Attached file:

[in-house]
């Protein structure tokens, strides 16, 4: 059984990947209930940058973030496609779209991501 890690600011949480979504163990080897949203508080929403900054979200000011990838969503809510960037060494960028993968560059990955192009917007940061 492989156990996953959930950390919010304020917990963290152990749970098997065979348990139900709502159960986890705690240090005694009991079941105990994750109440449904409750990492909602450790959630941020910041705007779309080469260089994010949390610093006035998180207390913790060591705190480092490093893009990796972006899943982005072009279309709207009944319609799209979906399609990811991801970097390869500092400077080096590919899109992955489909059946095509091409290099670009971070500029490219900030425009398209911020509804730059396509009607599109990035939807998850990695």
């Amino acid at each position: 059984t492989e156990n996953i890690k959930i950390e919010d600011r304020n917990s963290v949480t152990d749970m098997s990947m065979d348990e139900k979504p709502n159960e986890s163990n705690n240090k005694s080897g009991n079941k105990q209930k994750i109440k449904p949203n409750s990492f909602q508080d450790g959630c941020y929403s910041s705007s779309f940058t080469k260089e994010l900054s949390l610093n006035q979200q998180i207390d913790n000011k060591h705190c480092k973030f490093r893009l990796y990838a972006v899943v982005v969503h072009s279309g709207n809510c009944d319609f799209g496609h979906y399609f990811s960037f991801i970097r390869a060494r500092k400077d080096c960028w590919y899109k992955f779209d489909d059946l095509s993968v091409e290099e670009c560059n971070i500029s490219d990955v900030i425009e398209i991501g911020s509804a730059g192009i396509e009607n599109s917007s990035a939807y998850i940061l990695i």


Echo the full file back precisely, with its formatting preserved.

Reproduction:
[in-house]
């Protein structure tokens, strides 16, 4: 059984990947209930940058973030496609779209991501 890690600011949480979504163990080897949203508080929403900054979200000011990838969503809510960037060494960028993968560059990955192009917007940061 492989156990996953959930950390919010304020917990963290152990749970098997065979348990139900709502159960986890705690240090005694009991079941105990994750109440449904409750990492909602450790959630941020910041705007779309080469260089994010949390610093006035998180207390913790060591705190480092490093893009990796972006899943982005072009279309709207009944319609799209979906399609990811991801970097390869500092400077080096590919899109992955489909059946095509091409290099670009971070500029490219900030425009398209911020509804730059396509009607599109990035939807998850990695």
């Amino acid at each position: 059984t492989e156990n996953i890690k959930i950390e919010d600011r304020n917990s963290v949480t152990d749970m098997s990947m065979d348990e139900k979504p709502n159960e986890s163990n705690n240090k005694s080897g009991n079941k105990q209930k994750i109440k449904p949203n409750s990492f909602q508080d450790g959630c941020y929403s910041s705007s779309f940058t080469k260089e994010l900054s949390l610093n006035q979200q998180i207390d913790n000011k060591h705190c480092k973030f490093r893009l990796y990838a972006v899943v982005v969503h072009s279309g709207n809510c009944d319609f799209g496609h979906y399609f990811s960037f991801i970097r390869a060494r500092k400077d080096c960028w590919y899109k992955f779209d489909d059946l095509s993968v091409e290099e670009c560059n971070i500029s490219d990955v900030i425009e398209i991501g911020s509804a730059g192009i396509e009607n599109s917007s990035a939807y998850i940061l990695i």